Hmmm… what about asserting moral rights as the copyright owner? The issue ultimately comes down to how the damages might be calculated… if the words are freely given via your blog then, as Simon points out, there is no loss to you (other then perhaps the reputational loss arising from being linked to certain newspapers). Tricky one… I suspect the law will need to evolve a bit to catch up with the technology.

  • Daragh O Brien says:

    Naming and shaming carries with it a risk of a journalist suing you. Calling them a theiving b*stard could be viewed as libel. You would need to show evidence that they had pinched the article (and probably not just co-incidences of wording)or establish that they didn’t were already looked down on by right thinking members of society (harder than it sounds).

  • Twenty Major says:

    The result is that our journalists are now better focussed on crafting content that truly makes us distinctive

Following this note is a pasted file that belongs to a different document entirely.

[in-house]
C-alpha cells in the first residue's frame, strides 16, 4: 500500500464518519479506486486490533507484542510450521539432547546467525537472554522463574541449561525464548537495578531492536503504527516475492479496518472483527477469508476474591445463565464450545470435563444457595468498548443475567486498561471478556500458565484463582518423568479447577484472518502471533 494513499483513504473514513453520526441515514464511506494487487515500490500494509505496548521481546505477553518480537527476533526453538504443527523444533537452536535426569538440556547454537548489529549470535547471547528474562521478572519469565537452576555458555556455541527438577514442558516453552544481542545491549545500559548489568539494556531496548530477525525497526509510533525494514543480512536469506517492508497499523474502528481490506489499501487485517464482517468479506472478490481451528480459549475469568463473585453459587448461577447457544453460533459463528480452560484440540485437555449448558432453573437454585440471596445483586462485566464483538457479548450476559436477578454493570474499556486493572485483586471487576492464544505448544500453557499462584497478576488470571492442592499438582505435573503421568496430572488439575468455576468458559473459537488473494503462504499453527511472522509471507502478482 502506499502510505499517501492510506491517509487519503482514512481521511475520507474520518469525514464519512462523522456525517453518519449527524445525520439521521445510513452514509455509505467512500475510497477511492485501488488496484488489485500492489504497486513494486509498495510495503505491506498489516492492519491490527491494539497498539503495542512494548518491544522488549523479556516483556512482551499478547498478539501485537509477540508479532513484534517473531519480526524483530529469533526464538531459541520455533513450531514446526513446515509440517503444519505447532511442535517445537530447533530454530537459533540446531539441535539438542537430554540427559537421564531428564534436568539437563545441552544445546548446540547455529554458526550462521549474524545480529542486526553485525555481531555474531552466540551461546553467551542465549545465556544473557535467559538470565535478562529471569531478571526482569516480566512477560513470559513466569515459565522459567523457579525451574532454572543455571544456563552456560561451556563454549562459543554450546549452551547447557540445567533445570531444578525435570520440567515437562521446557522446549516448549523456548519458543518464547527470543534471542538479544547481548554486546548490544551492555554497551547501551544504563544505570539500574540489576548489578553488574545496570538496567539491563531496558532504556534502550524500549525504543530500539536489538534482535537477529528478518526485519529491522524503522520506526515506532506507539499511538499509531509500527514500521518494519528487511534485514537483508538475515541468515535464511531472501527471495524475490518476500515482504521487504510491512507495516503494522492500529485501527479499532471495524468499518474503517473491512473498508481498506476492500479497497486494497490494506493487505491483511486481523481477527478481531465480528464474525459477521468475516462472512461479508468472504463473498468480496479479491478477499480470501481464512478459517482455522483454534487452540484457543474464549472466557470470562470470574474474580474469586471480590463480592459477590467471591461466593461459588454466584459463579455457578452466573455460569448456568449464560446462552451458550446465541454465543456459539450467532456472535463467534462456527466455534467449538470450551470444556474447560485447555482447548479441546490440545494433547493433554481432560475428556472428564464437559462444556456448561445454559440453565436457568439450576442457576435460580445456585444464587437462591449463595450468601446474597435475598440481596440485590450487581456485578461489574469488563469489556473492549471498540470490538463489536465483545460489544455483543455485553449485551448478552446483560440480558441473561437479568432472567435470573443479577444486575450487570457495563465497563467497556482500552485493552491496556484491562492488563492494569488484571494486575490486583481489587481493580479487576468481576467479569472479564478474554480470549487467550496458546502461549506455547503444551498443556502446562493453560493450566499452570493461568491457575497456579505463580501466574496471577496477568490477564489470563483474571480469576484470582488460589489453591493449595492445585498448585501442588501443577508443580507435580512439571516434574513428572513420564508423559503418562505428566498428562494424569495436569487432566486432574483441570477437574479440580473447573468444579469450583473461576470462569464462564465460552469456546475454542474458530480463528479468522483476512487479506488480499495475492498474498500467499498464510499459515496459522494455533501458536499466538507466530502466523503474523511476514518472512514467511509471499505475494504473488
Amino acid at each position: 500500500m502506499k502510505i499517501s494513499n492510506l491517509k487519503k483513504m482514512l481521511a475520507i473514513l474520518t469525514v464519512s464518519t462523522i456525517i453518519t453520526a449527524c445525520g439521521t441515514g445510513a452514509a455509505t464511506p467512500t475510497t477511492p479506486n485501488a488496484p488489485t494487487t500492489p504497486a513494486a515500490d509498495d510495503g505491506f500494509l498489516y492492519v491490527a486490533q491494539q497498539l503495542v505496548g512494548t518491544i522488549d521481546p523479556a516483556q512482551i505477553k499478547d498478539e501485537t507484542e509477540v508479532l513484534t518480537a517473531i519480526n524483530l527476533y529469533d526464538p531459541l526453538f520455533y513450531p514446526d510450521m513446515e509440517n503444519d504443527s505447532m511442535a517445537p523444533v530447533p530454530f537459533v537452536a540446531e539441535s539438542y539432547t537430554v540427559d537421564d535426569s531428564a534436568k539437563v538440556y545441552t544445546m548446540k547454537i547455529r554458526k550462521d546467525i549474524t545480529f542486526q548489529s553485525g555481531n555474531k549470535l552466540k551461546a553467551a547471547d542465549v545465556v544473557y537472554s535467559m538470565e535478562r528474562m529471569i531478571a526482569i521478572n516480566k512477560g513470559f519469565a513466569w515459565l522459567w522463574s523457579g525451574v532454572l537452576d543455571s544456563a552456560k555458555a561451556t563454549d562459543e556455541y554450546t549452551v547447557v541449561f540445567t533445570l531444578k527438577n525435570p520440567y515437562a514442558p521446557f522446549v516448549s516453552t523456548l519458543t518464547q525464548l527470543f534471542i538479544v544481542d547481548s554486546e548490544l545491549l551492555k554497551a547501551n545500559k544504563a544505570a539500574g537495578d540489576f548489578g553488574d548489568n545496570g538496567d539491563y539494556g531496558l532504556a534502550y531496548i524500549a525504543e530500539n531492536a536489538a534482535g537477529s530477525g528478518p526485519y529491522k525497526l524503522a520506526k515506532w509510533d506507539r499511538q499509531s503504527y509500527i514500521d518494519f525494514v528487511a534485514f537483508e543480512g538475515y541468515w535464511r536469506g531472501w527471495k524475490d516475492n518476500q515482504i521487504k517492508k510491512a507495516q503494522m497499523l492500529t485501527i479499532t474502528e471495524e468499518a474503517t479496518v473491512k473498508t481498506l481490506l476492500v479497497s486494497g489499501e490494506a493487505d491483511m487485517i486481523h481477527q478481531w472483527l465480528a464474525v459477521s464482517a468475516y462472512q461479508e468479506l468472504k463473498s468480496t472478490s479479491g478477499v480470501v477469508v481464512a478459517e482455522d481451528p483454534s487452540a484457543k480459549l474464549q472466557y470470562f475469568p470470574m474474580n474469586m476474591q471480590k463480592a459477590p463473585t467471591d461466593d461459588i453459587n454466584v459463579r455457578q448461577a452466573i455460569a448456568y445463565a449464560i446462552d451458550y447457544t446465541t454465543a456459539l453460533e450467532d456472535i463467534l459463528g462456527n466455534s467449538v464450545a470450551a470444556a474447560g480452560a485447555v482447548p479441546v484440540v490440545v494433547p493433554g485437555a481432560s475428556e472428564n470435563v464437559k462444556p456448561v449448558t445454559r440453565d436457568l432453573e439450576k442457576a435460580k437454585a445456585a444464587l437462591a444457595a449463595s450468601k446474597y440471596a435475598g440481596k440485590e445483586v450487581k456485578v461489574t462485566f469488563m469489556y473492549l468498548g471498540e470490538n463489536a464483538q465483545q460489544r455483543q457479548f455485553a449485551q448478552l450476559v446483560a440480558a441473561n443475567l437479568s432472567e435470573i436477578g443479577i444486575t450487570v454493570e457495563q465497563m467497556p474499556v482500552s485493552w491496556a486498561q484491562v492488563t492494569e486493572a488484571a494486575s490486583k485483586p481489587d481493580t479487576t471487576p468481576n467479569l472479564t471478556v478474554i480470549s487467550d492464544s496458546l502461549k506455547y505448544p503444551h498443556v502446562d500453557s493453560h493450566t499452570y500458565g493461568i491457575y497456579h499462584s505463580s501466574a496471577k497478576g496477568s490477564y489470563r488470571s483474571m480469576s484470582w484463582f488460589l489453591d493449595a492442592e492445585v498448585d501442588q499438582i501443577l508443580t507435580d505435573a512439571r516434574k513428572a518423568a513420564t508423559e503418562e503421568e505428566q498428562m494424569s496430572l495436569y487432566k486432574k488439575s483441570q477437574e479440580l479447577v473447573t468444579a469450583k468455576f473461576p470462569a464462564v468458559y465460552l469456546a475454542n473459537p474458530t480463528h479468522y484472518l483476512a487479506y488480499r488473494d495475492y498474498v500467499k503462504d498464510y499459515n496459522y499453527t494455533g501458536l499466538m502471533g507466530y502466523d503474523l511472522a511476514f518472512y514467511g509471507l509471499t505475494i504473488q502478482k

Distinctive from other newspapers, perhaps, but I suppose the good thing for Indo hacks is that they could walk into to a job in any gossip mag like Heat without any problem at all.

  • Daragh O Brien says:

    Distinctive isnt’ always good. You can stand out in your field for being crappest. Steve Staunton was a distinctive football manager for example.

  • copernicus says:

    Bloggers might be well advised to put a CC licence on everything.

  • Twenty Major says:

    Is a CC licence going to stop an Indo journalist from cogging though?

  • Simon McGarr says:

    Adam; you have the right to control your own word and where they appear. The question I was addressing was the practical one of whether you could expect to recieve enough compensation for a breach of that right to make it worth the effort to pursue it.

    @ Twenty & Celtictigger: absence of a cc licence doesn’t mean you’ve given all your rights away. The default position for all original works is that All Rights are reserved to the author.

  • TJ says:

    “There is no crime of plagiarism”